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The Weekend Neos Kosmos : 13 July 2019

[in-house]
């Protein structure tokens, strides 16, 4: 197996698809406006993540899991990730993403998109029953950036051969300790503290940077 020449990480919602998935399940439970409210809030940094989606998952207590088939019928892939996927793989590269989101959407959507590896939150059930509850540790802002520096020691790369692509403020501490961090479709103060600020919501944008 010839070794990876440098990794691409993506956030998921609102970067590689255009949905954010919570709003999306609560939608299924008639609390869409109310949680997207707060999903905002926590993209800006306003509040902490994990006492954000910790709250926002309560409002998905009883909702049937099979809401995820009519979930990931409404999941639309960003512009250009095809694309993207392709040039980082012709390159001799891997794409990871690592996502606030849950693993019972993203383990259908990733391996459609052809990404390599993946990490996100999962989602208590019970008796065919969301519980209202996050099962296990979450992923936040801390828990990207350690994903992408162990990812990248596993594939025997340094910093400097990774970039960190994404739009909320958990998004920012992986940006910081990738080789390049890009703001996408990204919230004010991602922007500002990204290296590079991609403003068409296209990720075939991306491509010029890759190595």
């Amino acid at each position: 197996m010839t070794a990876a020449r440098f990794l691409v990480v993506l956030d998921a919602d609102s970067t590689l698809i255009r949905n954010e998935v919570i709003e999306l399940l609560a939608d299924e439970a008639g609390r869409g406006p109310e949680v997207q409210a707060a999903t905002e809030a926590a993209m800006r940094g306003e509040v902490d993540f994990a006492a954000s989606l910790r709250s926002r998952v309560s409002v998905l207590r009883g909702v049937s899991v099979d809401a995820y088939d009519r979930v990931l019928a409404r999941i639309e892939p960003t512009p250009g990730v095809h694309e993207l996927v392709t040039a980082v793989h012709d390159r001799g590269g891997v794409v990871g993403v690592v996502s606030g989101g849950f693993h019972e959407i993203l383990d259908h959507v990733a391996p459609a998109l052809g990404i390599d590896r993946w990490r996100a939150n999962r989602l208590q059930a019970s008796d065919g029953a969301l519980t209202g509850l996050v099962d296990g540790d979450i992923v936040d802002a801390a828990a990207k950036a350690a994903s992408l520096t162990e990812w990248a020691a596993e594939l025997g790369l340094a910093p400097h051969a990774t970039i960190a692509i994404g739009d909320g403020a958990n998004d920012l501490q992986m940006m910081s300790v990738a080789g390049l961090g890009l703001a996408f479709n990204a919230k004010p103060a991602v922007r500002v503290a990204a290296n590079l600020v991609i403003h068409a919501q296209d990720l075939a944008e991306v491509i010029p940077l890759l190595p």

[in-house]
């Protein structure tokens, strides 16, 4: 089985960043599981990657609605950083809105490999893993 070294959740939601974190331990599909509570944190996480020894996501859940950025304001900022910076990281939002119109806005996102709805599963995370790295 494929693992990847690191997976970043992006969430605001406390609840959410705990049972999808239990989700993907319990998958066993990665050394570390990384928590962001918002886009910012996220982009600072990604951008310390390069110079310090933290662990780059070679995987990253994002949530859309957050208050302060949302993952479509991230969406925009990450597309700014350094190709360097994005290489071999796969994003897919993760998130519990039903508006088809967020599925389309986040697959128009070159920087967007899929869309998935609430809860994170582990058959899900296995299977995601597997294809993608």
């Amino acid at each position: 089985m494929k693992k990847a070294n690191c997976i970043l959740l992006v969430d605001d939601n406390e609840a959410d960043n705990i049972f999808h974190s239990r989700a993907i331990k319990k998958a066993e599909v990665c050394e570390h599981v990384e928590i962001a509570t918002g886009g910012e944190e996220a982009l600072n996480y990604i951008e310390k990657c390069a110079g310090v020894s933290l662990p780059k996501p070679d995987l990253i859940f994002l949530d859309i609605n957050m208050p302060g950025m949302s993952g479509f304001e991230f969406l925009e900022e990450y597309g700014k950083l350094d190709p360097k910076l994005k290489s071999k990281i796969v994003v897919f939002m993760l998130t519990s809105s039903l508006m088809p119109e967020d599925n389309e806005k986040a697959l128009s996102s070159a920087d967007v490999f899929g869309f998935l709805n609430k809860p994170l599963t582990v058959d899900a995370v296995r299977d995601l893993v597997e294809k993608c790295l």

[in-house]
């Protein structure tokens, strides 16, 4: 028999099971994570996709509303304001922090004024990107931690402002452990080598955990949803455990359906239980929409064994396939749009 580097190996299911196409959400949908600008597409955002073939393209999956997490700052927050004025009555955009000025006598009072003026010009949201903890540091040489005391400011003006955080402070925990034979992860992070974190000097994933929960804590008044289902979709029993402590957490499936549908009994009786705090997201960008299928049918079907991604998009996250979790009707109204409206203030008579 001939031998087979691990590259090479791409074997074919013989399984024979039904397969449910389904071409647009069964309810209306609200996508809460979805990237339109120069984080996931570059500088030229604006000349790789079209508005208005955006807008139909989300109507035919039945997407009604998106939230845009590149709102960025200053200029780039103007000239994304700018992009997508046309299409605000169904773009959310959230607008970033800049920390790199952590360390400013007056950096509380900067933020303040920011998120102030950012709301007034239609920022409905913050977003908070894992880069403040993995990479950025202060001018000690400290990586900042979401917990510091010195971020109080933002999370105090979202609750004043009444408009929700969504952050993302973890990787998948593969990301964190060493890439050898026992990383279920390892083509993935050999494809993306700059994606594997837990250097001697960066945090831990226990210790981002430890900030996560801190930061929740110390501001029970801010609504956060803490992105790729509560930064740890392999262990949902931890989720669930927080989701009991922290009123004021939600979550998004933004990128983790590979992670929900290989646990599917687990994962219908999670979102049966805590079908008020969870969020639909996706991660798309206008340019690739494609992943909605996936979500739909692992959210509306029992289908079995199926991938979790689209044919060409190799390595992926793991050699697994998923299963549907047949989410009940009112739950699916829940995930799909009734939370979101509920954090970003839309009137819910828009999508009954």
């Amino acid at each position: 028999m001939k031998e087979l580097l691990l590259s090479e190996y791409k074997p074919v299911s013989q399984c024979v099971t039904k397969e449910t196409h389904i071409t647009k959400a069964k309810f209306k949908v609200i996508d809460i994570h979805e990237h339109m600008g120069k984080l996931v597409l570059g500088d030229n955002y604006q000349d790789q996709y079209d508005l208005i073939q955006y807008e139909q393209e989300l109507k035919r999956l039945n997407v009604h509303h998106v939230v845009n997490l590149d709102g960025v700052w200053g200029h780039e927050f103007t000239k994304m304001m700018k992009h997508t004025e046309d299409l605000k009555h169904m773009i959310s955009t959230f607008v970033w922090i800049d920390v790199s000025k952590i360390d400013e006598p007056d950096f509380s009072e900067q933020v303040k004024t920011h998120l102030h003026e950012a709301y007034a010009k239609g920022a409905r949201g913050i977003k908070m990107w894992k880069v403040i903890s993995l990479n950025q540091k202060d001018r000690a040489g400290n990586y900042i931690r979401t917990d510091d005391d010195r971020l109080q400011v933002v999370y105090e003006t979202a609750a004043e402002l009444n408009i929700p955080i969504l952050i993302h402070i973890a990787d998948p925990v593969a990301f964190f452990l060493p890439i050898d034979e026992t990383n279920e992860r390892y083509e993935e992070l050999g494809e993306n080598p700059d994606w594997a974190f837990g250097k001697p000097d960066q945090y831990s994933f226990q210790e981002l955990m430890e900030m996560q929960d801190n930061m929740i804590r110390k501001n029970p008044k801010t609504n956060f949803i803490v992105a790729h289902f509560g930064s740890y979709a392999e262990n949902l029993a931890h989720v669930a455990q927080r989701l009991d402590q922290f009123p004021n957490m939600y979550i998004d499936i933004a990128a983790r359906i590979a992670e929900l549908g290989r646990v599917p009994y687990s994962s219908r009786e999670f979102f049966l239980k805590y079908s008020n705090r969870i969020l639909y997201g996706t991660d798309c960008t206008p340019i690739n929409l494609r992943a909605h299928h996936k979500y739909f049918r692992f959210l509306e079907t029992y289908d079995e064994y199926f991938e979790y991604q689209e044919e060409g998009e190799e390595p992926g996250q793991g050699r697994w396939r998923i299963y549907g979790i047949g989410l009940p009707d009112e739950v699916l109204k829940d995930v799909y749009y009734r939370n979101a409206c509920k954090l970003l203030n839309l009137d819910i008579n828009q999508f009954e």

DIGITAL.NEOSKOSMOS.COM THE WEEKEND NEOS KOSMOS | SATURDAY 13 JULY 2019 13 FOOD FOR THOUGHT And the concept of the Urban Greek is to bring traditional, family recipes using the best of local and Greek produce for an "authentic Cretan dining experience, in a relaxed and comfortable setting." "From our signature The family created a food haven that is enjoying growing popularity in Tasmania. char-grilled octopus to our homemade pastries and sweets, the delicacies of Greece are now available in Hobart for everyone to enjoy." While the menu might be Goddesses and murals are pop out of an otherwise simple decor. considered too extensive by some consisting of a selection of dips, two pages of entrées, 'Vintage Plates' of Greek favourites and a full page of Charcoal Grill options topped by another exploring salads and sides; others would find it refreshing. One of the biggest obstacles The Urban Greek managed to overcome is ensuring orders come out quickly and are presented impeccably. As far as flavour is concerned, its rave reviews speak for themselves. The food menu is accompanied by an equally interesting selection of liquid temptations, showcasing some of Australia's and Greece's best beers, wines and ouzos. Drinks come out served in monogrammed glasses. The Urban Greek, have A feast for diners at Urban Greek. Traditional Greek tastes with a Tasmanian twist. taken their love for good food and all things Greek one step further paying attention to every single detail that adds up to offering customers a unique experience of the senses. Everything, from the music, to the spotlessly clean eatery, the appearance of the staff, the recipes and execution, the stemware to the plating of the food is so carefully thoughtout it's impressive for a restaurant of this category. "The main challenge in running the restaurant is ensuring that everything is as close to perfect as possible so that our customers can leave having had a lifechanging experience. The moments when we succeed are the most rewarding. "We want to make each day as perfect as possible and our main goal is to maintain our originality and our high-quality standards. "Food to us means sitting An industrial decor with a burst of Ancient Greece. around a table with our loved ones and sharing a meal and stories of the day/ week. Working in a busy restaurant these moments are rare so we try to enjoy them as much as possible when we can. These type of moments are the ones we try to create for our customers." Interesting architecture defines the eatery. NEOS KOSMOS' TOP PICKS: Cretan Hommus (GFO, Vegan): Chickpeas, basil, carrots, onion, tomato, olive oil, fresh lemon juice and tahini all united in an explosive dip. Fava (GFO, Vegan): Yellow split peas puree, carrots, onions, tomato, celery and Cretan extra virgin olive oil. Apidi Salad (GFO): Chicken breast marinated with rosemary & thyme, then pan-fried with Tasmanian pears. Served on a salad of: baby spinach, iceberg lettuce, shaved carrot & parmesan, fresh mint, spring onions and fried pita bread bites. Dressed with a mixture of honey, olive oil, mustard, balsamic vinegar and mayonnaise. The Mousaka: An iconic Greek dish: Oven baked sliced potatoes & aubergines, topped with a white wine & premium beef mince bolognese and creamy béchamel sauce with nutmeg. It also comes in a vegetarian version, a twist on the traditional mousaka recipe, which is becoming more and more popular. Oven baked potatoes, aubergines & zucchinis, topped with brown lentils & a creamy béchamel sauce with nutmeg. The Gemista (GFO, Vegan option): This recipe which means "filled with", is a traditional Greek dish with oven baked tomatoes, zucchinis and wine leaves (dolmades) which are stuffed with a mix of rice, shredded vegetables and herbs, served with a dill and yogurt dip. Soutzoukakia (Greek Meat Balls): Beef mince patties (4 per serve) pan fried and slowly cooked in a red Mediterranean sauce and topped with feta cheese and parsley, served with pita bread and lemon roast potatoes. Poseidon's plate (GFO): A local take on the much loved Greek version, this item consists of charcoal grilled blue-eye trevalla, Tasmanian salmon, pickled Pirates Bay octopus, sautéed prawns and scallops served with seasonal vegetables, spinach oil and ladolemono dressing (freshly squeezed lemon, extra virgin olive oil & herbs). Lefka Ori (Lamb With Yoghurt) (GFO): Lamb rump slow cooked in white wine, finished with a yoghurt and parmesan sauce. served with wild black rice. To find out more go to: http:// www.urbangreekhobart.com/ Where: 103 Murray Street, Hobart CBD TAS When: Lunch: Fri-Sun 12-3pm, Dinner: Tue-Sun 5-9.30pm Halloumi cheese can be grilled or fried. PHOTO: WIKIMEDIA COMMONS Cyprus tells Sweden to stop “defaming” its halloumi cheese wedish food expert Anna Richert of the World Wildlife Fund (WWF) said that eating halloumi could be worse than eating meat because of the high levels of antibiotics Cypriot farmers give their animals. S Swedish national public TV station Sveriges Television (SVT) published her comments that come at a time when the consumption of halloumi has increased dramatically in Sweden from 21 tonnes in 2010 to 4,000 in 2018 making Sweden the second biggest importer of the Cypriot cheese after the UK. And it is this rapid growth that has Cypriots concerned about Ms Richert's motives, with Cyprus Agriculture Minister Costas Kadis pointing to the "defamation of halloumi" on Swedish TV. "One can only associate this defamation with the very high demand for halloumi of Cypriot origin," Kades said. The Swedish broadcaster noted that halloumi itself does not contain antibiotics and is safe to eat, however Ms Richert stated that eating halloumi is a bad choice because Cyprus is the country which feeds the most antibiotics to farm animals in Europe. She said people should be aware that there are issues of sustainability related with the cheese. "I think that consumers deserve to know more about this. I think it is a reason to be very careful when choosing products from Cyprus in shops," she said, adding that halloumi will be included in the WWF's consumer food guide to be updated later in the year and will not get a green light for this reason. "It may actually be that this choice is worse than the piece of meat you chose not to eat," she said. "It is a risk that we at WWF want to highlight. We want to help consumers make the right choice." HALLOUMI WAR Cypriot cheese producers and officials were angered by her comments and spoke of a 'trade war' with Sweden over halloumi's growing popularity that is overshadowing local Swiss cheeses. Deputy head of Cyprus veterinary services, Christodoulos Pipis, said that underlying motives were at play. "The rising popularity of halloumi and the preference of Swedes for it, those who chose to be vegetarians and substitute meat with halloumi burgers… you can imagine how much this has affected local [Swedish] cheese products, while producers in Sweden cannot produce halloumi and call it such," said, speaking to Cybc. Nicos Papakyriakou, general manager of the Pancyprian Organisation of CattleFarmers (POCF), said here were "expediencies" at work in Sweden.. "There was recently a dispute between the government and Sweden on halloumi, so as you can understand there are interests concerning other cheese products because in Sweden they produce products similar to halloumi," he said. Cyprus Cheesemakers Association chief George Petrou spoke of a "campaign aimed at smearing Cyprus halloumi" and told CNA that Swedes "want to incriminate it in order to sell their own cheeses." He also pointed to similar cheeses that have begun production in Sweden, Norway and Denmark. Mr Petrou said that there was no issue of antibiotics in milk, adding that it would not be possible to produce other products such as yoghurt, a probiotic, from milk containing antibiotics. Cyprus SNA reported that large Swedish supermarkets which imported halloumi visited Cyprus farms and cheesemakers last week and were assured of the high quality of the cheese during production.